As a practicing member of the Episcopal church, Buttigieg refuses to cede moral issues to the right-wing. He considers his marriage as “one of the most conservative things about my life, very conventional.” In an age where half of all marriages end in divorce, he talks about how being married to his husband makes him a better person. From a religious perspective, Buttigieg simply does not understand why people like Terry who continue to fight against marriage equality: “Of all the things to beat people up over on theological grounds, it just seems to me that loving shouldn't be one of them.”
In 2016, a whopping 80% of white evangelicals voted for a man who has cheated on all three of his wives, admitted to trying to have sex with a woman he knew was married and has been accused of committing sexual assault. They were willing to overlook these sins in exchange for having a president who held the opinion “that there has to be some form of punishment” for a woman who has an abortion. Given that 56% of Americans who attend weekly worship services voted for Trump, one has to wonder exactly what is taught from the pulpit week after week. Do these pastors find anything else in the Bible besides perceived condemnation of abortion and homosexuality?
In every white-washed picture of Jesus, he looks like the hippy that the Bible describes him as. After all, religious texts do not describe him as a corporate raider in an ill-fitting tie looking to make a fast buck. One does not have to be a believer to admire a man described as a protector of the downtrodden, the poor and the persecuted.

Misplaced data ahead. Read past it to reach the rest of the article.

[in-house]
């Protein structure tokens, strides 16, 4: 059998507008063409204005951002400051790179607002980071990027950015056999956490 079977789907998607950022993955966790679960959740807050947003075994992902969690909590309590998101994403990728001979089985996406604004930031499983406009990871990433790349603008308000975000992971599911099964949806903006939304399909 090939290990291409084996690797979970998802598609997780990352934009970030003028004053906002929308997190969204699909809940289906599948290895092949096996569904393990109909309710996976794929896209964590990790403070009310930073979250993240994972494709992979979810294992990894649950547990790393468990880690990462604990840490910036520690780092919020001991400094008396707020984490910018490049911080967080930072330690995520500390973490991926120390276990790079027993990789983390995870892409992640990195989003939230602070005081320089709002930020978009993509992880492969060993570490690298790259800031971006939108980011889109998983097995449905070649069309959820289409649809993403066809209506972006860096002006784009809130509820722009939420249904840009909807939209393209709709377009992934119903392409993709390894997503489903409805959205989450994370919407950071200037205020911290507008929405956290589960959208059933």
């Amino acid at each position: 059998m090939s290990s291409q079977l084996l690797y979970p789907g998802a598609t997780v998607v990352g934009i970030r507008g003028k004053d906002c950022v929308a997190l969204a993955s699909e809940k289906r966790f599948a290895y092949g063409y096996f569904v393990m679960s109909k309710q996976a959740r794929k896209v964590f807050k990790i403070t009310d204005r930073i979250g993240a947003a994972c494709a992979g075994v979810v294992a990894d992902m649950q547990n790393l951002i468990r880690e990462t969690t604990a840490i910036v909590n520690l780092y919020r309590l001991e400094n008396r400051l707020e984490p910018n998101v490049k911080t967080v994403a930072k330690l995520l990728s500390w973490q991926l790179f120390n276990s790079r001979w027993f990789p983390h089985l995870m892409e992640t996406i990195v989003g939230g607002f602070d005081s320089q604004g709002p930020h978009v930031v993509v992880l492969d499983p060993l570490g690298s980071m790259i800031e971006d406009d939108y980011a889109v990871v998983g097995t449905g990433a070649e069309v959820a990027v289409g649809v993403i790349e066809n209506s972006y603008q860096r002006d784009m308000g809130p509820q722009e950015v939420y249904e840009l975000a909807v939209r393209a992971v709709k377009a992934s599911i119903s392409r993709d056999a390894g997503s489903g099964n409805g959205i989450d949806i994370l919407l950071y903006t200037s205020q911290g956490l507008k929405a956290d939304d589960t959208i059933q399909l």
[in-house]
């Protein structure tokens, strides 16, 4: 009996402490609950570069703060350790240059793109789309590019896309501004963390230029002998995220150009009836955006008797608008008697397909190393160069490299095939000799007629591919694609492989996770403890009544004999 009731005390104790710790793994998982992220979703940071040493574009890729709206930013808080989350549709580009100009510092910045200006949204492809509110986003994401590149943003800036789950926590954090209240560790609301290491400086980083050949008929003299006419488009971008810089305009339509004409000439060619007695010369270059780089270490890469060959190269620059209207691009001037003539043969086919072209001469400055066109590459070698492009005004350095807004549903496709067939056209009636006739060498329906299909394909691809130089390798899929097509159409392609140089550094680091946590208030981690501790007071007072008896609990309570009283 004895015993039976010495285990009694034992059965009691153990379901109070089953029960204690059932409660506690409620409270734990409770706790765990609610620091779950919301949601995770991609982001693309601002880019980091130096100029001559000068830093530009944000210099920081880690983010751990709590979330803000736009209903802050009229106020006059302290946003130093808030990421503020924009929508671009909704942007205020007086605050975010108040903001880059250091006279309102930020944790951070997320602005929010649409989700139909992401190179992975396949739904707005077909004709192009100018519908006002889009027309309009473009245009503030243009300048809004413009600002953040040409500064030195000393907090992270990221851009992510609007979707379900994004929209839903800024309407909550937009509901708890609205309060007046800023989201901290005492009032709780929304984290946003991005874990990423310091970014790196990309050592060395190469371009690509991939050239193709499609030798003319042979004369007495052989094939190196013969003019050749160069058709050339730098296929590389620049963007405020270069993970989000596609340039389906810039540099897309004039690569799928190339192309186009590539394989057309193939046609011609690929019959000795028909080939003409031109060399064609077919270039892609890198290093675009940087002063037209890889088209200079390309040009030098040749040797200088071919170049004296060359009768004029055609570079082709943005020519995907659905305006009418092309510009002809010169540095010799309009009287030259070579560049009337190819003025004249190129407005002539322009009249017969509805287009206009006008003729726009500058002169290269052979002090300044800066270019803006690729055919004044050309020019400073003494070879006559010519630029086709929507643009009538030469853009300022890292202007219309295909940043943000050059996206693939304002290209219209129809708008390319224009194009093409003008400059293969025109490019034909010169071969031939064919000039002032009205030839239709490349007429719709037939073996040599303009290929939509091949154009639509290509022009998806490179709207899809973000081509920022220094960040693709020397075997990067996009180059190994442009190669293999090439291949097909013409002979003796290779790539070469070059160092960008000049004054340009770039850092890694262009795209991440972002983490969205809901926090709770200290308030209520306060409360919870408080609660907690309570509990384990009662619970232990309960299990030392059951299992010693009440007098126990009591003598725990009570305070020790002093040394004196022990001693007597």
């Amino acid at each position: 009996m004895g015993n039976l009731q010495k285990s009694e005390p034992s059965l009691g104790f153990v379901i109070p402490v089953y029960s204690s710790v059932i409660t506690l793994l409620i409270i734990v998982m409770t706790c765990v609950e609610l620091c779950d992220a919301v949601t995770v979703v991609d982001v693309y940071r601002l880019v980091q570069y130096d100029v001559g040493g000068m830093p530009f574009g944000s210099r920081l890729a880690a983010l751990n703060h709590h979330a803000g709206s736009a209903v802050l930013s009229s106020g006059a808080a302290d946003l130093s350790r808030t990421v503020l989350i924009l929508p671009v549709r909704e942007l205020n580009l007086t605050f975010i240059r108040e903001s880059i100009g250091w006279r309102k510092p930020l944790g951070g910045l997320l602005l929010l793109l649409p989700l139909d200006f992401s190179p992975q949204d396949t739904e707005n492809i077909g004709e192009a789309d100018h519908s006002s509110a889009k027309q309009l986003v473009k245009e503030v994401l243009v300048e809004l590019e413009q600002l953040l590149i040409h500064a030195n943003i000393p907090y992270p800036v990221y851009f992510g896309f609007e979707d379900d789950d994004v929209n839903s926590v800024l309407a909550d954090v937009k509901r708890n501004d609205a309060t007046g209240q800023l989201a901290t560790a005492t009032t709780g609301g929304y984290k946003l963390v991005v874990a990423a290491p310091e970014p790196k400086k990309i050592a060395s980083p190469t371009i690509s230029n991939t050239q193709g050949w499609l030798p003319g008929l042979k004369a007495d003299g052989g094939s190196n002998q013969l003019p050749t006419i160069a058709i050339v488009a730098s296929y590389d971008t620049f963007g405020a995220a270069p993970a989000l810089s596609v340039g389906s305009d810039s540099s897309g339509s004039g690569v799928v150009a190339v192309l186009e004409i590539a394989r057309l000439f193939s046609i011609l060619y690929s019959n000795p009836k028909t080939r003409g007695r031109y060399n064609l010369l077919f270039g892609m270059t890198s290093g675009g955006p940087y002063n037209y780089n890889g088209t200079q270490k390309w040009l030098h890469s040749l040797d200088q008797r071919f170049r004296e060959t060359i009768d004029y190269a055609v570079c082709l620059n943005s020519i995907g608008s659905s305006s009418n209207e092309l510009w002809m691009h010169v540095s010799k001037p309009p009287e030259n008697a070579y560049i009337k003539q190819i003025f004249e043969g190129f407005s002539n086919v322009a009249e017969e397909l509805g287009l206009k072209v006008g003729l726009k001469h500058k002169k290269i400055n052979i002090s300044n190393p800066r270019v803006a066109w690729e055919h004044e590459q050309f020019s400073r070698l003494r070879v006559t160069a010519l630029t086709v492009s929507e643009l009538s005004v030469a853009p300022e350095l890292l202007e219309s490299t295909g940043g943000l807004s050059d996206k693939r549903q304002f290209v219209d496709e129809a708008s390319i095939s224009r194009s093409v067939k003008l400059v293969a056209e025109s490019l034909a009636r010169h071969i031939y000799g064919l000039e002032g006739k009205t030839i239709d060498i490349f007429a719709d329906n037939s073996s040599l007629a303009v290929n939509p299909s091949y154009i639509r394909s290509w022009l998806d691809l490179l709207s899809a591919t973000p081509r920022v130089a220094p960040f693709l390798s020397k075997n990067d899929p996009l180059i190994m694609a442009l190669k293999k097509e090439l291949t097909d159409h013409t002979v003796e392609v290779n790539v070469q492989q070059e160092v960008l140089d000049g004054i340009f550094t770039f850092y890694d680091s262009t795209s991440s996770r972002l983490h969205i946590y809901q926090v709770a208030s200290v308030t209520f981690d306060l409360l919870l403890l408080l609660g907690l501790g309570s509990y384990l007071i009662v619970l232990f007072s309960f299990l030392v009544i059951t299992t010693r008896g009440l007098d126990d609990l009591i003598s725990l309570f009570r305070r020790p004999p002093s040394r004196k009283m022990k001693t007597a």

“When a foreigner resides among you in your land, do not mistreat them. The foreigner residing among you must be treated as your native-born. Love them as yourself, for you were foreigners in Egypt.”
- Leviticus 19:33-34
What would Jesus think of a President who separates families for the sole purpose of deterring other refugees from seeking a better life? Yet, for some reason, White Evangelicals are not holding this against Trump. In fact, half of those surveyed believed that “immigration is bad for the economy.” Their Sunday School teachers have clearly failed.
The intersection of progressivism and biblical teachings is most evident when it comes to economic issues. Democratic Socialism, in particular, expands the social safety net in a way that meets the requirements to take care of the poor that are found in the Bible. However, with “25 percent of white evangelicals [opposing] more federal spending on the poor,” progressives need to find someone who can make the connection to the values proclaimed by Jesus in the Bible. This requires someone like Buttigieg who understands the scripture and who is not afraid to debate moral complexities from a religious perspective.
“He who oppresses the poor shows contempt for their Maker, but whoever is kind to the needy honors God.”
- Proverbs 14:31